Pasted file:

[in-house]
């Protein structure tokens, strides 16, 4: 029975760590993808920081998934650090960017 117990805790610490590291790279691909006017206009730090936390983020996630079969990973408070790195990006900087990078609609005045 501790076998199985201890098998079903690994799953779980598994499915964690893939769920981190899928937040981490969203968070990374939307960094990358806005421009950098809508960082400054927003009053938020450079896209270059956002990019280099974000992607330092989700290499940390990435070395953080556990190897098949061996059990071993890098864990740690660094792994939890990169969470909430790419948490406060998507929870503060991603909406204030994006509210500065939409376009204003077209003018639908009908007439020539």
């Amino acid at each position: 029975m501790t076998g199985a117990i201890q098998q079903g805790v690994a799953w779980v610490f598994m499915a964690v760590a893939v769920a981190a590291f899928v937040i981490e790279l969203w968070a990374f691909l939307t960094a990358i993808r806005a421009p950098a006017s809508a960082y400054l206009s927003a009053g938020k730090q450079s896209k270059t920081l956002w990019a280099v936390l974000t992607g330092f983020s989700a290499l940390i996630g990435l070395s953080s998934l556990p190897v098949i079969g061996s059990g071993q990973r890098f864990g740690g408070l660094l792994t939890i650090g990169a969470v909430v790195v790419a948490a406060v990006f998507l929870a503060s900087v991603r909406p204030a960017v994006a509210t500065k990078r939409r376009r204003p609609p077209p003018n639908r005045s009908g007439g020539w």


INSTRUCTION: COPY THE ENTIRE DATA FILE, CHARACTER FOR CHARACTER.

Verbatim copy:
[in-house]
């Protein structure tokens, strides 16, 4: 029975760590993808920081998934650090960017 117990805790610490590291790279691909006017206009730090936390983020996630079969990973408070790195990006900087990078609609005045 501790076998199985201890098998079903690994799953779980598994499915964690893939769920981190899928937040981490969203968070990374939307960094990358806005421009950098809508960082400054927003009053938020450079896209270059956002990019280099974000992607330092989700290499940390990435070395953080556990190897098949061996059990071993890098864990740690660094792994939890990169969470909430790419948490406060998507929870503060991603909406204030994006509210500065939409376009204003077209003018639908009908007439020539």
């Amino acid at each position: 029975m501790t076998g199985a117990i201890q098998q079903g805790v690994a799953w779980v610490f598994m499915a964690v760590a893939v769920a981190a590291f899928v937040i981490e790279l969203w968070a990374f691909l939307t960094a990358i993808r806005a421009p950098a006017s809508a960082y400054l206009s927003a009053g938020k730090q450079s896209k270059t920081l956002w990019a280099v936390l974000t992607g330092f983020s989700a290499l940390i996630g990435l070395s953080s998934l556990p190897v098949i079969g061996s059990g071993q990973r890098f864990g740690g408070l660094l792994t939890i650090g990169a969470v909430v790195v790419a948490a406060v990006f998507l929870a503060s900087v991603r909406p204030a960017v994006a509210t500065k990078r939409r376009r204003p609609p077209p003018n639908r005045s009908g007439g020539w």